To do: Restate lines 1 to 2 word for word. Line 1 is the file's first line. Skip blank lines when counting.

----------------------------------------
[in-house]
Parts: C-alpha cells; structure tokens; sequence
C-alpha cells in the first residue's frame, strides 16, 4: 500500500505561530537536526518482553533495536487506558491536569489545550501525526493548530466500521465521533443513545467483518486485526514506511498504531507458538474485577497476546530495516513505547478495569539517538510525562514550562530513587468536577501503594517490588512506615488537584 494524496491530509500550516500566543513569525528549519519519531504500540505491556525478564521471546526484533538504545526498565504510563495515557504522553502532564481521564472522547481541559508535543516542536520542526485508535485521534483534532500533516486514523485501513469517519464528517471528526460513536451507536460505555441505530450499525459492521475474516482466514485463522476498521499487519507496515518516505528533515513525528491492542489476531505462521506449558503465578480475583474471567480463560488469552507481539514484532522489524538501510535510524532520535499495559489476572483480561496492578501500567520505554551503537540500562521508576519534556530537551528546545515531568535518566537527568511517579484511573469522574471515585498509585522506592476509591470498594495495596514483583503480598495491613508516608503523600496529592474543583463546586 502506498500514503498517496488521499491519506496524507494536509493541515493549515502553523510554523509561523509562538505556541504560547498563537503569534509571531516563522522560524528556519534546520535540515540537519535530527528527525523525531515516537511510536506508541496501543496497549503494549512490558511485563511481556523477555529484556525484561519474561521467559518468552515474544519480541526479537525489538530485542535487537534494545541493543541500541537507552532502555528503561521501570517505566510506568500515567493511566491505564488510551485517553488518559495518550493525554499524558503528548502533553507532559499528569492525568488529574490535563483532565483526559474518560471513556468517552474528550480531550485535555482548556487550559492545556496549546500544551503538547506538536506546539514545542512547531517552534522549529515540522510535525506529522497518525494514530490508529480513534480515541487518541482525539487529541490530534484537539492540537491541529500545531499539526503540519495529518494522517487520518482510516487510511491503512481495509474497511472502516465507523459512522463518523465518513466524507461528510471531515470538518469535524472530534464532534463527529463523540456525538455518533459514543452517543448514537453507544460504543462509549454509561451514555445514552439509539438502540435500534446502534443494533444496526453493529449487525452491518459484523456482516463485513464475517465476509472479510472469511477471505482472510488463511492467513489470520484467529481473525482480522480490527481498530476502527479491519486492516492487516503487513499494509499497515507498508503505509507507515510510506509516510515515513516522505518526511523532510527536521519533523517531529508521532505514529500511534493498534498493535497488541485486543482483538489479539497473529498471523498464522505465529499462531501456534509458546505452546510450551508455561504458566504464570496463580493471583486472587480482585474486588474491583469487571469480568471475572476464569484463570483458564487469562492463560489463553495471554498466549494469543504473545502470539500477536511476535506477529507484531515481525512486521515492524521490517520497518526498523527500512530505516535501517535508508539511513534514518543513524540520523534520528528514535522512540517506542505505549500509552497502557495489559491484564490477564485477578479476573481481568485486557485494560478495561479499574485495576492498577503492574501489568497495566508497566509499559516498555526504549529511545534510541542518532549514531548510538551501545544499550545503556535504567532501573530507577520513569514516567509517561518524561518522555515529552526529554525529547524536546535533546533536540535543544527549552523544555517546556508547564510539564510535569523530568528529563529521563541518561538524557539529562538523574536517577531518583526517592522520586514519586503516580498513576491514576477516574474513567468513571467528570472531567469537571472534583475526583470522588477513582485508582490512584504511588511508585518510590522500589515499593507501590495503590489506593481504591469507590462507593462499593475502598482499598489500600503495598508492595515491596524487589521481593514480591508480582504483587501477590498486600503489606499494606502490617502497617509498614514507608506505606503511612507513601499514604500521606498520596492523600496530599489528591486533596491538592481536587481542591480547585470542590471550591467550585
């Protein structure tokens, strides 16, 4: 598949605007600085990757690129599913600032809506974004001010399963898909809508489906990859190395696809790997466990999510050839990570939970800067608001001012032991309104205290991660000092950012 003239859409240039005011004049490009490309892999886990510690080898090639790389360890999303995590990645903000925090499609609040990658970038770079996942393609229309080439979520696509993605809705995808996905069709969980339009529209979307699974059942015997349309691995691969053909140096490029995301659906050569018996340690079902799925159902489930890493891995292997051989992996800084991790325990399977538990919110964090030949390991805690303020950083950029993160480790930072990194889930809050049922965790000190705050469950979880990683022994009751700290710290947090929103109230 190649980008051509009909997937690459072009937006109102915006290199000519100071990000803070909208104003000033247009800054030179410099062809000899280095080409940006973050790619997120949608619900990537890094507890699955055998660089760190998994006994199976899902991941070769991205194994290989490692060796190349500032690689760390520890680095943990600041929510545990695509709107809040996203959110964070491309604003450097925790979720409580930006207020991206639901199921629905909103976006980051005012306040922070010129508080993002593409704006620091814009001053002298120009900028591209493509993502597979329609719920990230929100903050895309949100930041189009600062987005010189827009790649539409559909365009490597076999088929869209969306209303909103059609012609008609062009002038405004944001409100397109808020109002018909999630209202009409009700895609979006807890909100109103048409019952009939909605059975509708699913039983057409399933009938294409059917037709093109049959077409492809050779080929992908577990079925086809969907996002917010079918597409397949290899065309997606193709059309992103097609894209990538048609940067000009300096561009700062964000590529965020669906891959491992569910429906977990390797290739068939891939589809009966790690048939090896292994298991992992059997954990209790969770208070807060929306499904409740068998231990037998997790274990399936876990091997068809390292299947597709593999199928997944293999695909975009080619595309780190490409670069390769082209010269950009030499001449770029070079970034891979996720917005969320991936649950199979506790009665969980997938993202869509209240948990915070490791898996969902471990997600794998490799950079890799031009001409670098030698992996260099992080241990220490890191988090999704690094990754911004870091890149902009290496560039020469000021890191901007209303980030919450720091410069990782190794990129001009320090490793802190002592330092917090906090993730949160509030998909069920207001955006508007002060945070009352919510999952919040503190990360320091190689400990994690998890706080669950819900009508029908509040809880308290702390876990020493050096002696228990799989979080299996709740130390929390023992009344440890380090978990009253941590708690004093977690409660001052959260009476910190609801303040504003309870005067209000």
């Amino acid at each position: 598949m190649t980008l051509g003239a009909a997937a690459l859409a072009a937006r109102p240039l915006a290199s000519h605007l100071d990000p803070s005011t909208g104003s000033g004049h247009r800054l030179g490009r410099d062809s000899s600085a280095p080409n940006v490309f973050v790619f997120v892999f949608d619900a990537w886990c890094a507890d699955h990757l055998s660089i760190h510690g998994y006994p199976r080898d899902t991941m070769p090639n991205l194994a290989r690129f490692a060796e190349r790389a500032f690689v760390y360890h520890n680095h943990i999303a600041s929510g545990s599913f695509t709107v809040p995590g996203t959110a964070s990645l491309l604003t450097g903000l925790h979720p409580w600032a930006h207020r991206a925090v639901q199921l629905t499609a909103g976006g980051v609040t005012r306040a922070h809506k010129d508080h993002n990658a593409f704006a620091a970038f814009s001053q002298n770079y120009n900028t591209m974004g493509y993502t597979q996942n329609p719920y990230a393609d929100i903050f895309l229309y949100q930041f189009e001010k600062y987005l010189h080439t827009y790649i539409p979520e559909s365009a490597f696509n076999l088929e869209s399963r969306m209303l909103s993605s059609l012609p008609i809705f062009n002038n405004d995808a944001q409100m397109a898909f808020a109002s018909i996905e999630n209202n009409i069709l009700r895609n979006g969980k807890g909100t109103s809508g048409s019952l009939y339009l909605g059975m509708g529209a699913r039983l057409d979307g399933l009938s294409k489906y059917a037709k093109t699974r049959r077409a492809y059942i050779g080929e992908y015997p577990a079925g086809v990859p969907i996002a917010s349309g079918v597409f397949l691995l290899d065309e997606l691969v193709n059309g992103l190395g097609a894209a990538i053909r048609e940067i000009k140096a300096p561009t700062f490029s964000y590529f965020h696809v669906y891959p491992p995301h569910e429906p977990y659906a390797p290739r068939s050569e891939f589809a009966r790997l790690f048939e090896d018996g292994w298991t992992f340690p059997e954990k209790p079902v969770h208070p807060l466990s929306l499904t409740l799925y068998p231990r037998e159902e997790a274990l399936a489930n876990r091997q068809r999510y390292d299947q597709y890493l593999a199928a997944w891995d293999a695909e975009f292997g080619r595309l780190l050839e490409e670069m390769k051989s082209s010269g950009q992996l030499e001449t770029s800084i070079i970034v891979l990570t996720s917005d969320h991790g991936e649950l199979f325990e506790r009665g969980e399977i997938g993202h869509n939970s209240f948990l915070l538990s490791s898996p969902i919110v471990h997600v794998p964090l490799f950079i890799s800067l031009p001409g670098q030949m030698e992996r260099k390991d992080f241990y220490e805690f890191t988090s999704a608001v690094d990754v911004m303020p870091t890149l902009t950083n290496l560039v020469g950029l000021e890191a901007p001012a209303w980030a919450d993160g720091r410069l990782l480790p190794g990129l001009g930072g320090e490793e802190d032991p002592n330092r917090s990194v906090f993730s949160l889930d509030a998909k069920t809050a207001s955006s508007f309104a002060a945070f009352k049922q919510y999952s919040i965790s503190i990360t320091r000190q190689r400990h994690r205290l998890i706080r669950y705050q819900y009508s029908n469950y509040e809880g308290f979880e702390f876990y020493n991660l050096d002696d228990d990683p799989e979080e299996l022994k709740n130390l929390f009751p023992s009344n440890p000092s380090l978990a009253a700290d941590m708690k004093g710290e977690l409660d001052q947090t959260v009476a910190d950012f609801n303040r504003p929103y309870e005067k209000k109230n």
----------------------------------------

[in-house]
Parts: C-alpha cells; structure tokens; sequence